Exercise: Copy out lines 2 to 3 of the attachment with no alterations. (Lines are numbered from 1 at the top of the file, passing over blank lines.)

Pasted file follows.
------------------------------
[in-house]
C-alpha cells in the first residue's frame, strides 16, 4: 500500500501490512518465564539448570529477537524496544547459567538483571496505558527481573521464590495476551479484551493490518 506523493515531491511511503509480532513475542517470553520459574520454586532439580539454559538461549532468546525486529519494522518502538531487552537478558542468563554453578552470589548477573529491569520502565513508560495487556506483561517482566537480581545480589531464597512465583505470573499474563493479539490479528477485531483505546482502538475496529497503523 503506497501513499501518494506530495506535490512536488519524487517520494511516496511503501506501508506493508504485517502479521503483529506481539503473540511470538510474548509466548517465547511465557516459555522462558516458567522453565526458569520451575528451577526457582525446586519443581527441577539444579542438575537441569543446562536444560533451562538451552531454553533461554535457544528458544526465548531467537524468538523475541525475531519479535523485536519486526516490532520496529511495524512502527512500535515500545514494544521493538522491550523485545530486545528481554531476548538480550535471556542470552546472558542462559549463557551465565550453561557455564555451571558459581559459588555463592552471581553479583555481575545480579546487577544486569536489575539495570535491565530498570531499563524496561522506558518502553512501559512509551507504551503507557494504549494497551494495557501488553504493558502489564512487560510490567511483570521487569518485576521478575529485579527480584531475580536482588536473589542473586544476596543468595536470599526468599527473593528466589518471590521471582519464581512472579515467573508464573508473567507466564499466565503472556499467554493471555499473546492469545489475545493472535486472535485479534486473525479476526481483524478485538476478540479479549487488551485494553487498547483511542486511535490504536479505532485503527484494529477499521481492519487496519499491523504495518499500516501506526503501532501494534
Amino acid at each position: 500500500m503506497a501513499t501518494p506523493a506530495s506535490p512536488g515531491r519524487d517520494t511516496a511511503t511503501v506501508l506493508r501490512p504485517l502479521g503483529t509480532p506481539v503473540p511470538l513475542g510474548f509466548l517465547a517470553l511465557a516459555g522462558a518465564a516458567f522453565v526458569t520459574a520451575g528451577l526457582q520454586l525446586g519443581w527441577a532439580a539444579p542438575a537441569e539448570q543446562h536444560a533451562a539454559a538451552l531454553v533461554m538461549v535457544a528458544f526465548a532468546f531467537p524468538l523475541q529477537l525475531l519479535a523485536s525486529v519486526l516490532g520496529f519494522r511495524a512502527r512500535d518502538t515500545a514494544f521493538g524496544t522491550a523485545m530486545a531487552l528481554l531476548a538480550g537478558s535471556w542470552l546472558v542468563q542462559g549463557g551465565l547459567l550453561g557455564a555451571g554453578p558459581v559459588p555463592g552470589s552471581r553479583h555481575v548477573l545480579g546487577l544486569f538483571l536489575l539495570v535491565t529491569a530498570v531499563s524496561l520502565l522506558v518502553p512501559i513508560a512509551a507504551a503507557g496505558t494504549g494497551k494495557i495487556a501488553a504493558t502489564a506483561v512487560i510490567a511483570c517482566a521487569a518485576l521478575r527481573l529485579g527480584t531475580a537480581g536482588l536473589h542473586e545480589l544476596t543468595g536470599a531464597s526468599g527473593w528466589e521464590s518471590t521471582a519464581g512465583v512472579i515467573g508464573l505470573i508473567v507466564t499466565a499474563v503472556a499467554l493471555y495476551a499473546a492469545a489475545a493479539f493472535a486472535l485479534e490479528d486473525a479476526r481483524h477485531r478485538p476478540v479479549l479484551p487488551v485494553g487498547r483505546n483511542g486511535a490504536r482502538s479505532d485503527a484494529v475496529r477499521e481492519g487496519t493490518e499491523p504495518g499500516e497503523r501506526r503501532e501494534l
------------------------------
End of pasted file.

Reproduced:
C-alpha cells in the first residue's frame, strides 16, 4: 500500500501490512518465564539448570529477537524496544547459567538483571496505558527481573521464590495476551479484551493490518 506523493515531491511511503509480532513475542517470553520459574520454586532439580539454559538461549532468546525486529519494522518502538531487552537478558542468563554453578552470589548477573529491569520502565513508560495487556506483561517482566537480581545480589531464597512465583505470573499474563493479539490479528477485531483505546482502538475496529497503523 503506497501513499501518494506530495506535490512536488519524487517520494511516496511503501506501508506493508504485517502479521503483529506481539503473540511470538510474548509466548517465547511465557516459555522462558516458567522453565526458569520451575528451577526457582525446586519443581527441577539444579542438575537441569543446562536444560533451562538451552531454553533461554535457544528458544526465548531467537524468538523475541525475531519479535523485536519486526516490532520496529511495524512502527512500535515500545514494544521493538522491550523485545530486545528481554531476548538480550535471556542470552546472558542462559549463557551465565550453561557455564555451571558459581559459588555463592552471581553479583555481575545480579546487577544486569536489575539495570535491565530498570531499563524496561522506558518502553512501559512509551507504551503507557494504549494497551494495557501488553504493558502489564512487560510490567511483570521487569518485576521478575529485579527480584531475580536482588536473589542473586544476596543468595536470599526468599527473593528466589518471590521471582519464581512472579515467573508464573508473567507466564499466565503472556499467554493471555499473546492469545489475545493472535486472535485479534486473525479476526481483524478485538476478540479479549487488551485494553487498547483511542486511535490504536479505532485503527484494529477499521481492519487496519499491523504495518499500516501506526503501532501494534
Amino acid at each position: 500500500m503506497a501513499t501518494p506523493a506530495s506535490p512536488g515531491r519524487d517520494t511516496a511511503t511503501v506501508l506493508r501490512p504485517l502479521g503483529t509480532p506481539v503473540p511470538l513475542g510474548f509466548l517465547a517470553l511465557a516459555g522462558a518465564a516458567f522453565v526458569t520459574a520451575g528451577l526457582q520454586l525446586g519443581w527441577a532439580a539444579p542438575a537441569e539448570q543446562h536444560a533451562a539454559a538451552l531454553v533461554m538461549v535457544a528458544f526465548a532468546f531467537p524468538l523475541q529477537l525475531l519479535a523485536s525486529v519486526l516490532g520496529f519494522r511495524a512502527r512500535d518502538t515500545a514494544f521493538g524496544t522491550a523485545m530486545a531487552l528481554l531476548a538480550g537478558s535471556w542470552l546472558v542468563q542462559g549463557g551465565l547459567l550453561g557455564a555451571g554453578p558459581v559459588p555463592g552470589s552471581r553479583h555481575v548477573l545480579g546487577l544486569f538483571l536489575l539495570v535491565t529491569a530498570v531499563s524496561l520502565l522506558v518502553p512501559i513508560a512509551a507504551a503507557g496505558t494504549g494497551k494495557i495487556a501488553a504493558t502489564a506483561v512487560i510490567a511483570c517482566a521487569a518485576l521478575r527481573l529485579g527480584t531475580a537480581g536482588l536473589h542473586e545480589l544476596t543468595g536470599a531464597s526468599g527473593w528466589e521464590s518471590t521471582a519464581g512465583v512472579i515467573g508464573l505470573i508473567v507466564t499466565a499474563v503472556a499467554l493471555y495476551a499473546a492469545a489475545a493479539f493472535a486472535l485479534e490479528d486473525a479476526r481483524h477485531r478485538p476478540v479479549l479484551p487488551v485494553g487498547r483505546n483511542g486511535a490504536r482502538s479505532d485503527a484494529v475496529r477499521e481492519g487496519t493490518e499491523p504495518g499500516e497503523r501506526r503501532e501494534l